A gem can be defined as “something prized especially for great beauty or perfection.” MOS begins its season on October 24 with a program entitled Choral Gems, consisting of music that fits that definition. Chosen from some of history’s greatest choral masterpieces, the selections sung will span 250 years of creative genius and will include many beautiful and recognized melodies. While most of the pieces are settings of sacred Christian texts, I would suggest that the nature of these selections transcends the religious boundaries of specific dogmas. That is one of the reasons I derive so much satisfaction from performing this music, as it provides an opportunity to have a window through which may be glimpsed the “divine other.” If one believes, as I do, that great composers can sometimes create these windows through which we obtain our “glimpses,” we can further understand and appreciate the responsibility that has been given to those of us who perform , as we attempt to faithfully fulfill the wishes of the composer.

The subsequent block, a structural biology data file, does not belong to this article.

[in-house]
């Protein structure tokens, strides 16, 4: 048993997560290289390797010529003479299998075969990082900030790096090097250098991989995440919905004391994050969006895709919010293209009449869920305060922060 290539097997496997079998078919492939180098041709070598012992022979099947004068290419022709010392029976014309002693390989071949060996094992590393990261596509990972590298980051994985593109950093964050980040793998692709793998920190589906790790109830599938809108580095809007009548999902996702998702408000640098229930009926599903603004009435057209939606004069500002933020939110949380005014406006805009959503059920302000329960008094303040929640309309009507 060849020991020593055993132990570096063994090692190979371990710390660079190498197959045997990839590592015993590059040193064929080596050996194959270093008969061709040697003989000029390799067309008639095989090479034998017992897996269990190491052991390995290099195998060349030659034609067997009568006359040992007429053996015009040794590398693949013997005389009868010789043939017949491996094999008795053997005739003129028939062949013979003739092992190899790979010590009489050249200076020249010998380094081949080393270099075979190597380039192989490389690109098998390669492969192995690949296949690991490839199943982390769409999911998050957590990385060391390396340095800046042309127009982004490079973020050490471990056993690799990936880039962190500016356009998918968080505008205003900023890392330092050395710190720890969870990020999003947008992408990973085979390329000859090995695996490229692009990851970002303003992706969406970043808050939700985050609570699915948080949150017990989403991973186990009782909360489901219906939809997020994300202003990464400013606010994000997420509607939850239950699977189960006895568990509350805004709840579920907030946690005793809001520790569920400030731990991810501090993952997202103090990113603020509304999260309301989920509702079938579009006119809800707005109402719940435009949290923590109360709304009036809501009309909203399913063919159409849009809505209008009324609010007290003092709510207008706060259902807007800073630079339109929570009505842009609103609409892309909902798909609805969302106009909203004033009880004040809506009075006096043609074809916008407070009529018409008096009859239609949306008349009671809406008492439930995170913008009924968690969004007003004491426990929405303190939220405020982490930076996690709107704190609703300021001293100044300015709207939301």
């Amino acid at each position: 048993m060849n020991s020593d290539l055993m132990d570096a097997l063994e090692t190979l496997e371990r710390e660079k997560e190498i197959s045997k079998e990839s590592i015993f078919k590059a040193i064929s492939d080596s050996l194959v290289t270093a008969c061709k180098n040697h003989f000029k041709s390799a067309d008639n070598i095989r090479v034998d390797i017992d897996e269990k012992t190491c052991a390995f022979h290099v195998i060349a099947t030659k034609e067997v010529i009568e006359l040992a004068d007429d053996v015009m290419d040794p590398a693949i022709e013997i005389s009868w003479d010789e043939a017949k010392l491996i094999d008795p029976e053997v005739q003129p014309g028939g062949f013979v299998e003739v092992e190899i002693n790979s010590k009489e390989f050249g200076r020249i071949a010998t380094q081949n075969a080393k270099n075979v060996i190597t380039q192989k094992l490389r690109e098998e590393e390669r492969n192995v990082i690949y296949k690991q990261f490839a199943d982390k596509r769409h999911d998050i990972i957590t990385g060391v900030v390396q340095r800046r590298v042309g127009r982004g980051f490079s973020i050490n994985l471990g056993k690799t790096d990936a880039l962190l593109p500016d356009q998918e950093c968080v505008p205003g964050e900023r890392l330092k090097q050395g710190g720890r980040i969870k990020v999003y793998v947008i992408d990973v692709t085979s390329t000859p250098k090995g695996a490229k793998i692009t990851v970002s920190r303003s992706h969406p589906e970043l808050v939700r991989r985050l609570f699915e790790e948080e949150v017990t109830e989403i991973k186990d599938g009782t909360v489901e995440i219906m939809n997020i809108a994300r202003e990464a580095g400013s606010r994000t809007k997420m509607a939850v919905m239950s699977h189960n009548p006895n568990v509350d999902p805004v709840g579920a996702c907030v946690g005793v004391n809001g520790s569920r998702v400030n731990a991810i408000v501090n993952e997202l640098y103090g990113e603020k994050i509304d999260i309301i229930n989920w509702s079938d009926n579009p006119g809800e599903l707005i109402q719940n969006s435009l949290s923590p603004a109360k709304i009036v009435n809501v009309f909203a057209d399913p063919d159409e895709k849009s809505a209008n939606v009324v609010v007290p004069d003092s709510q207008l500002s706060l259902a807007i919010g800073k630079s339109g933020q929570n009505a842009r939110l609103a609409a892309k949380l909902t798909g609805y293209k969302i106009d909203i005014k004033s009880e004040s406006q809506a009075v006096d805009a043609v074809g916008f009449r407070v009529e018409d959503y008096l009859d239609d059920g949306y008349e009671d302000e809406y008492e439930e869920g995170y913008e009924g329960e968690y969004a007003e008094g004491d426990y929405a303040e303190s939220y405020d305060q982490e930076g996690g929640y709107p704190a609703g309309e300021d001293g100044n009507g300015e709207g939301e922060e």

One of the greatest experiences ever provided me as a musician was to have the opportunity to sing under the direction of Robert Shaw for nearly twenty years. Shaw, former conductor of the Atlanta Symphony Orchestra and Choruses, and possibly the greatest choral conductor of the 20th Century, gave the reason he so revered Arturo Toscanini to be that “he never felt sorry for himself, he only felt sorry for the composer.” I heard Mr. Shaw repeat those words often and I believe they describe him as well as they did Maestro Toscanini. It was through Shaw’s performances of the masterpieces represented in today’s program that I developed at least a partial understanding of the emotional and intellectual depths explored in this music. So as MOS performs pieces from the repertoire of Bach, Handel, Haydn, Mozart, Beethoven, Mendelssohn, Rachmaninoff, Duruflé and Orff, it is my hope that all present, performers and audience members alike, may be transported to a place that will allow us all to experience the enormous beauty and profundity of these “choral gems.”